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Is there an easy way to parse HTTP date-strings in Python? According to the standard, there are several ways to format HTTP date strings; the method should be able to handle this.

In other words, I want to convert a string like "Wed, 23 Sep 2009 22:15:29 GMT" to a python time-structure.

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3 Answers 3

up vote 24 down vote accepted
>>> import email.utils as eut
>>> eut.parsedate('Wed, 23 Sep 2009 22:15:29 GMT')
(2009, 9, 23, 22, 15, 29, 0, 1, -1)

If you want a datetime.datetime object, you can do:

def my_parsedate(text):
    return datetime.datetime(*eut.parsedate(text)[:6])
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4  
Yep, parsedate's probably the best compromise, though its "tolerant RFC 2822 parsing" is not 100% compatible with RFC 2616'2 demanding "MUST" -- e.g., epic fail on RFC 850 format with two-digit years, such as Sunday, 06-Nov-94 08:49:37 GMT, yet 2616 says a client MUST be able to parse RFC 850 dates (sigh). –  Alex Martelli Sep 24 '09 at 15:19
    
email.Utils.parsedate seems sufficient, thanks. But it's confusing that it's sometimes called email.utils, and sometimes email.Utils. I guess that the email.Utils version is an old legacy variant which has been deprecated(?) –  Troels Arvin Sep 24 '09 at 20:43
1  
email.utils.parsedate is email.Utils.parsedate -> True It seems that *U*tils is a lazy loader. –  J.F. Sebastian Sep 24 '09 at 22:24
2  
Also note that email.util.parsedate() returns a tuple that can be passed directly to time.mktime() (this gives you a int of seconds from the epoch on your computer(local time, not UTC)). –  driax Jun 15 '10 at 4:00
>>> import datetime
>>> datetime.datetime.strptime('Wed, 23 Sep 2009 22:15:29 GMT', '%a, %d %b %Y %H:%M:%S GMT')
datetime.datetime(2009, 9, 23, 22, 15, 29)
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2  
this will handle just one format! –  Agos Sep 24 '09 at 16:40
    
yes, and it's fairly easy to extend to handle any format. while email.utils.parse is more robust, it's less transparent as well. –  SilentGhost Sep 24 '09 at 16:42
1  
%a is locale dependent so will not generally work –  stach Mar 31 '10 at 11:50
    
+1 and thanks. because it said to avoid such comments. much clearer than "utils"-named modules –  sysfault Feb 19 at 17:54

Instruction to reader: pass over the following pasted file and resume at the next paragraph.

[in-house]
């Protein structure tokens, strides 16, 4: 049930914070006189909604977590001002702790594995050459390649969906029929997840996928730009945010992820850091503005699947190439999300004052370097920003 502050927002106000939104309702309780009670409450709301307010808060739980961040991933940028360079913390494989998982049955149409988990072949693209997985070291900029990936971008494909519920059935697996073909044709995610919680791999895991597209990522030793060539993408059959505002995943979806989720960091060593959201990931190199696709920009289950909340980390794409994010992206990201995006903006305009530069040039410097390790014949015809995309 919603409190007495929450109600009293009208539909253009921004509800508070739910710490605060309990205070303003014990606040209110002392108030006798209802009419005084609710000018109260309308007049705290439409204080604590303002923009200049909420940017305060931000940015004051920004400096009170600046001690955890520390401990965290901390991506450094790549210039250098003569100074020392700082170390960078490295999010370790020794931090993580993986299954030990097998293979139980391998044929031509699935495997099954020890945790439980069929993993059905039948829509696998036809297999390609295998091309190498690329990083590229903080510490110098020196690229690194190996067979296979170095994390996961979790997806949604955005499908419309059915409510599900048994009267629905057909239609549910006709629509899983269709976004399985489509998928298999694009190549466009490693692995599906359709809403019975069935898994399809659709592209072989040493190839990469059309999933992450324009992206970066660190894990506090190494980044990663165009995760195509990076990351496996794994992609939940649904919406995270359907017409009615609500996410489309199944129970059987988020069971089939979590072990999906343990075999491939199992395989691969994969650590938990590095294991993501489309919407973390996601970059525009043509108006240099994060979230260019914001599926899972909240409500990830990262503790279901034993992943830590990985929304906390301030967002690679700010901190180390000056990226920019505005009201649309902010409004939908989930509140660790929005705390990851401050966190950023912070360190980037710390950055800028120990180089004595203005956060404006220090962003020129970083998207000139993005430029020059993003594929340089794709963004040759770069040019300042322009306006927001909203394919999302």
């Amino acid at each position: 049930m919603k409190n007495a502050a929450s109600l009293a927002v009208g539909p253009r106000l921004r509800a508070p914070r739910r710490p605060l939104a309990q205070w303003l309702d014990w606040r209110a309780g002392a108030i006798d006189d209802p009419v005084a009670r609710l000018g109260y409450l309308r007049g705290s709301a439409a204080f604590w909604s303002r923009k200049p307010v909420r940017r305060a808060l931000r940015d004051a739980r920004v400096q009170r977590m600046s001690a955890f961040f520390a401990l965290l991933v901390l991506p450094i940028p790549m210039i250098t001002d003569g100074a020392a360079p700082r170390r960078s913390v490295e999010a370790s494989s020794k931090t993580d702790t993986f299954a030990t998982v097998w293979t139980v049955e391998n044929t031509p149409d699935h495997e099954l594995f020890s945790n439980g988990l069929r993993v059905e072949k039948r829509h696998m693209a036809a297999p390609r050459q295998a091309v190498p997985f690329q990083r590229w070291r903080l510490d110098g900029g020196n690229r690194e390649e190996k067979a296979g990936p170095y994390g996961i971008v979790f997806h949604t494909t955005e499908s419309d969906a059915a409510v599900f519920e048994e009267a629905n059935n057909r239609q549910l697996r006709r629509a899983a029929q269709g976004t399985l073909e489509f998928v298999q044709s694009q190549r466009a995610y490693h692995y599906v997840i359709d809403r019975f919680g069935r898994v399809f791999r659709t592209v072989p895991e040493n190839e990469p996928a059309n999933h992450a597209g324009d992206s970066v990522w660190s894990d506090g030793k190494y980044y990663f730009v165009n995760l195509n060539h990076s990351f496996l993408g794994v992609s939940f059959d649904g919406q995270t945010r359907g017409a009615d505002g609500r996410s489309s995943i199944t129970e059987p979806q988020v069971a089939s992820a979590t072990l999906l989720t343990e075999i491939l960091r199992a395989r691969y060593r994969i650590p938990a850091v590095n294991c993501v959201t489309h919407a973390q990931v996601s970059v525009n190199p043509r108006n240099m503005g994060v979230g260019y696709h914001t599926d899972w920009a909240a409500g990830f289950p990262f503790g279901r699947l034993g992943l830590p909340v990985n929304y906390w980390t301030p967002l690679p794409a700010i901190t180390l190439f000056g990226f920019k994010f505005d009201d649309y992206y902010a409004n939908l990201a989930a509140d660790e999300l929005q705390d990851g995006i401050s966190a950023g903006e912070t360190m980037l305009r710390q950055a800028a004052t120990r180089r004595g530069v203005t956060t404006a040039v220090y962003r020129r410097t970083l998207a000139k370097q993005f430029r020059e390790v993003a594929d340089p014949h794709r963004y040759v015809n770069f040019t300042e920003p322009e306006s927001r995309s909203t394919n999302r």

httplib.HTTPMessage(filehandle).getdate(headername)
httplib.HTTPMessage(filehandle).getdate_tz(headername)
mimetools.Message(filehandle).getdate()
rfc822.parsedate(datestr)
rfc822.parsedate_tz(datestr)
  • if you have a raw data stream, you can build an HTTPMessage or a mimetools.Message from it. it may offer additional help while querying the response object for infos
  • if you are using urllib2, you already have an HTTPMessage object hidden in the filehandler returned by urlopen
  • it can probably parse many date formats
  • httplib is in the core

NOTE:

  • had a look at implementation, HTTPMessage inherits from mimetools.Message which inherits from rfc822.Message. two floating defs are of your interest maybe, parsedate and parsedate_tz (in the latter)
  • parsedate(_tz) from email.utils has a different implementation, although it looks kind of the same.

you can do this, if you only have that piece of string and you want to parse it:

>>> from rfc822 import parsedate, parsedate_tz
>>> parsedate('Wed, 23 Sep 2009 22:15:29 GMT')
(2009, 9, 23, 22, 15, 29, 0, 1, 0)
>>> 

but let me exemplify through mime messages:

import mimetools
import StringIO
message = mimetools.Message(
    StringIO.StringIO('Date:Wed, 23 Sep 2009 22:15:29 GMT\r\n\r\n'))
>>> m
<mimetools.Message instance at 0x7fc259146710>
>>> m.getdate('Date')
(2009, 9, 23, 22, 15, 29, 0, 1, 0)

or via http messages (responses)

>>> from httplib import HTTPMessage
>>> from StringIO import StringIO
>>> http_response = HTTPMessage(StringIO('Date:Wed, 23 Sep 2009 22:15:29 GMT\r\n\r\n'))
>>> #http_response can be grabbed via urllib2.urlopen(url).info(), right?
>>> http_response.getdate('Date')
(2009, 9, 23, 22, 15, 29, 0, 1, 0)

right?

>>> import urllib2
>>> urllib2.urlopen('https://fw.io/').info().getdate('Date')
(2014, 2, 19, 18, 53, 26, 0, 1, 0)

there, now we now more about date formats, mime messages, mime tools and their pythonic implementation ;-)

whatever the case, looks better than using email.utils for parsing http headers.

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